Second in a Ten Part Series
By Chad Greenslade
I have often been asked about my lessons learned in implementing an IT Service Management (ITSM) tool. Below is the second in a ten part series examining my ITSM lessons learned. I hope that these lessons help you on your journey to ITSM nirvana.
Lesson #2: Avoid “Other”. When you’re going down the path of configuring your ITSM modules (e.g. Incident, Problem, Service Request, Change, Release), there are various meta-data elements you’ll be asked to configure. When a user creates a new Incident record, for example, they will usually be prompted to select the Service being impacted, and possibly the Configuration Items (CIs). In some deployments, the user may also be prompted to select the Category, Sub-Category, and Item values to be appended to the service record. In some ITSM deployments, these meta-data can be uniform across all record types. In others, separate and distinct meta-data may be able to be applied to the different ITSM records.
In any case, you’ll want to avoid giving anyone in the organization the ability to select “Other” as a valid value. If you allow users and technicians to append “Other” to a service record, invariably this will eventually become abused will result in reporting discrepancies in your tool.
The advent of “Other” in the reporting tool arises from a short-sighted or incomplete strategy, so instead of allowing the user to select “Other”, do your homework and determine what the user is really attempting to accomplish. If you allow a user to select the Service being impacted by the Incident, there should be no “Other” service listed in your Service Catalog. Likewise, if you allow the user to select the Configuration Item (CI) being impacted by the Incident, there should be no “Other” CI listed in your CMDB.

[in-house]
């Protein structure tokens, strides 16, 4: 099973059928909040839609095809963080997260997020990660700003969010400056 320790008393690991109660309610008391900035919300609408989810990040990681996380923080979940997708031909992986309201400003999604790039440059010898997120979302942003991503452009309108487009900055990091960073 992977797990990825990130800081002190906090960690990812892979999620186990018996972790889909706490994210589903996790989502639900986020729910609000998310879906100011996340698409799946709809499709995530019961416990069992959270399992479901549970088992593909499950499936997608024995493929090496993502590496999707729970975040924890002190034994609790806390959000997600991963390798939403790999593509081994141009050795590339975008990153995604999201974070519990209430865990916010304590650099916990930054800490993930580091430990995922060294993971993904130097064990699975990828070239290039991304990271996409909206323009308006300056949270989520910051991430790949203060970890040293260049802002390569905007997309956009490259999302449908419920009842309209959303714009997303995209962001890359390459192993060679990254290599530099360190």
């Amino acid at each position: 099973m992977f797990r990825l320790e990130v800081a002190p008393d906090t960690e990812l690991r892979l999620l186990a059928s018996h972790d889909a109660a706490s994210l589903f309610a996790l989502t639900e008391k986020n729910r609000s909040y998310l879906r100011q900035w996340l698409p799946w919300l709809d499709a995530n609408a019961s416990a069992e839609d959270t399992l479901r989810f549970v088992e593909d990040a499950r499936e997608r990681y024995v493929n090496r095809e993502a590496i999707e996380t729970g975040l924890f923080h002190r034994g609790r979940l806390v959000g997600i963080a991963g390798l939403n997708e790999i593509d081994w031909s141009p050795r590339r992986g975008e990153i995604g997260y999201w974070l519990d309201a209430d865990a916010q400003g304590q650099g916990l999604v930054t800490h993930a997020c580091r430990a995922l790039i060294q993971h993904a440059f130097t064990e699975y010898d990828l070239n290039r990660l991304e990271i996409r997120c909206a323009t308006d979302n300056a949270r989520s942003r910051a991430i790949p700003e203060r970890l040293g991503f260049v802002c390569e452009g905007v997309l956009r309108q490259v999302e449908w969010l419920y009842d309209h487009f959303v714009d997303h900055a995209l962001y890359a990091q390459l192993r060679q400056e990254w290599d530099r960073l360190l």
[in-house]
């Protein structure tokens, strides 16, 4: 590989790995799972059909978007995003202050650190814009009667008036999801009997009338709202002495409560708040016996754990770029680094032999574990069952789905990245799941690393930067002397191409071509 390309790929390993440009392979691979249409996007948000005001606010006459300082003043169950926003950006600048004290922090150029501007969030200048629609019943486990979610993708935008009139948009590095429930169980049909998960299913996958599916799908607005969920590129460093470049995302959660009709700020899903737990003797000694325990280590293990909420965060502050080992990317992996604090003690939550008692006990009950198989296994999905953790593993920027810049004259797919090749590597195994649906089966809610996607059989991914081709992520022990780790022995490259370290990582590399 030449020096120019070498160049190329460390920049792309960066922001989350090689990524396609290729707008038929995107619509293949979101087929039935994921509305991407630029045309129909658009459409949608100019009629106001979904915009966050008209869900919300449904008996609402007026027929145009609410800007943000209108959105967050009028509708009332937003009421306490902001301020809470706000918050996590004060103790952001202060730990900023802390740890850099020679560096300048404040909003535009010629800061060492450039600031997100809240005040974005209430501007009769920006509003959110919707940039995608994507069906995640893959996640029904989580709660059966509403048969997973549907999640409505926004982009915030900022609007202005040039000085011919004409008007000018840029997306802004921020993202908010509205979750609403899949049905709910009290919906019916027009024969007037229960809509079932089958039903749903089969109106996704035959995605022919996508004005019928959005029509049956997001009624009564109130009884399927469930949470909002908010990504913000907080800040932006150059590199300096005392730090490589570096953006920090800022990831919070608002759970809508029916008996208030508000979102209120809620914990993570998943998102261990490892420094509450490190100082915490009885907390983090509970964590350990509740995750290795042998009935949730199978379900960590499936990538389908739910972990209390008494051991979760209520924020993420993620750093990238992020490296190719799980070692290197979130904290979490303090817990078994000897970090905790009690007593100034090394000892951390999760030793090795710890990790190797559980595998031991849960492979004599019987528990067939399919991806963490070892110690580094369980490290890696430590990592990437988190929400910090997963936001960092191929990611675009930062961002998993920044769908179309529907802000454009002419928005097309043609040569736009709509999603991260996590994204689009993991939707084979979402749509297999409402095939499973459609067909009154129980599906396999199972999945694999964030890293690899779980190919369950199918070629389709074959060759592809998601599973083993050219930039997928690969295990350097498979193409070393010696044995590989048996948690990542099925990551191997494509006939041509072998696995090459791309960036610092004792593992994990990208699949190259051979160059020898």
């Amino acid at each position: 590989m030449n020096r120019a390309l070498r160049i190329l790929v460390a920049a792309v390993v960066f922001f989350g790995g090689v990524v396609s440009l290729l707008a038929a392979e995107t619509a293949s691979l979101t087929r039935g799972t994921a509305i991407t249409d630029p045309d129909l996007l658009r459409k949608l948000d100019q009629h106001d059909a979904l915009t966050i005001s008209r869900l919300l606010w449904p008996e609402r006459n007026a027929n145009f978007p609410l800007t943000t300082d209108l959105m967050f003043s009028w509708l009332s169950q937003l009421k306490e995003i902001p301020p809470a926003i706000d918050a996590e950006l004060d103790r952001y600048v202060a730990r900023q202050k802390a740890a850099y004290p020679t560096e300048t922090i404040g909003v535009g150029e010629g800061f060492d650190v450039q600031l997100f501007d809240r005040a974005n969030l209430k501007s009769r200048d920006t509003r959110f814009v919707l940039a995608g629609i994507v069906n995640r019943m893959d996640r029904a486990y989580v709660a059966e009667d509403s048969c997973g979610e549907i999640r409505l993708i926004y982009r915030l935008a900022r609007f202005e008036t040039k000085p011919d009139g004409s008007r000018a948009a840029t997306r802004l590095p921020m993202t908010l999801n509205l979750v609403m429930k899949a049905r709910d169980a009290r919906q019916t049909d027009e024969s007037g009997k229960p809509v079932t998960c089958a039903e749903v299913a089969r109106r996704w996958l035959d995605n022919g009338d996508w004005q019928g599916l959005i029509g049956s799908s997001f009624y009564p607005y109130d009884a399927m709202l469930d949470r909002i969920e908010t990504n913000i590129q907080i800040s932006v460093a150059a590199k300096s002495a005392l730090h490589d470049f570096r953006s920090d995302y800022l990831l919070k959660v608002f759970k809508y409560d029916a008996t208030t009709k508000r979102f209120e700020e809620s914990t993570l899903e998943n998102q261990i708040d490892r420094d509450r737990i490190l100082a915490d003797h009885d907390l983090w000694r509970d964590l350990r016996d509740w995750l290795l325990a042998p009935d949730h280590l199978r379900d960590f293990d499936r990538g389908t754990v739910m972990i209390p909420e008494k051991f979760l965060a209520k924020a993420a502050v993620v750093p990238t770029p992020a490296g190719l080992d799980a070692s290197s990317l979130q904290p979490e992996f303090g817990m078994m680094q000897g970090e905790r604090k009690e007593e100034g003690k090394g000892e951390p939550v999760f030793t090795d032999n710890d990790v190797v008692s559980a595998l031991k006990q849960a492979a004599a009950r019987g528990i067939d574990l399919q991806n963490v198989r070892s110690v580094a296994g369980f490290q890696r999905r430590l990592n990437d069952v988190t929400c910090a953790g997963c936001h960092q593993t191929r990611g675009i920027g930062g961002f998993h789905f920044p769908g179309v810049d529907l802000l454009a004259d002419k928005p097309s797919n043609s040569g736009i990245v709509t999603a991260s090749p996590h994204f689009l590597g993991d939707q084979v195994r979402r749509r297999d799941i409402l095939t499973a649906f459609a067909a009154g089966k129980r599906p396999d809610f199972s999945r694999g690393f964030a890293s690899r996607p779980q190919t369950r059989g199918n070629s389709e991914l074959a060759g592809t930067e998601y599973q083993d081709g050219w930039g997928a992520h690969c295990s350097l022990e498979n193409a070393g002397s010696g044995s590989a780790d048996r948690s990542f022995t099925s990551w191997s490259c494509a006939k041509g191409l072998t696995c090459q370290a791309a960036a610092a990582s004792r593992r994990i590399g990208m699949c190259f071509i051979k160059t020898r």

Removing “Other” from Category, Sub-Category, and Item drop-down lists can be a little more daunting, but not insurmountable. Most configurations of Category, Sub-Category, and Item that I have witnessed in production have been ad-hoc, short-sighted, and not valuable. Further, I have seen reporting built on top of this flawed implementation approach. My professional opinion is that the combination of Category, Sub-Category, and Item should distinctly identify the configuration item, and the aspect of that CI that is being impacted.
We can all agree that the only service items that exist in an IT environment are hardware and software. Let “Hardware” and “Software” be the only choices for “Category”. Sub-categories under the “Hardware” category would be entries such as, “Data Network”, “Desktop PC”, “Laptop PC”, “Messaging”, “Printers”, “Scanners / Imaging Devices”, “Server – Intel”, “Server – Unix”, “Telephone Network”, and “UPS”. Sub-categories under “Software” would be entries such as, “Antivirus”, “Business Applications”, “Data Files”, “Data Network”, “Database”, “Desktop PC”, “Desktop Publishing”, “Development Tools”, “Infrastructure Tools”, “Laptop PC”, “Messaging”, “Middleware”, “Operating System”, “Printers”, “Reports”, “Scanners / Imaging Devices”, “Security Applications”, “Server – Intel”, “Server – Unix”, “Telephone Network”, “UPS”, “User ID Administration”, and “Web Browsing”.
Now you may have noticed that some of the sub-categories that I listed for “Hardware” are duplicated in “Software”. Take “Printers” for example. There is both hardware and software that goes into a printer, and each could potentially fail and / or require service. You want to be able to report on each of these items separately. Lastly, the “Item” choices would most closely mirror the actual CI setup in your CMDB. Now you may be asking yourself, “Why do I need to have an “Item” entry if I already have a CI entry?” The answer is simple; it’s so that you can more granularly report on exactly what is affected by the ITSM record. For example, if I just choose “Dell Color Laser 5110cn” as the CI affected by the Incident record, I don’t know if its hardware or software that’s the problem. By applying the appropriate Category, Sub-Category, Item, CI, and Service I can accurately report the true nature of all ITSM records across the environment.
Chad Greenslade studied Information Systems at the University of Texas at Arlington and graduated Magna Cum Laude.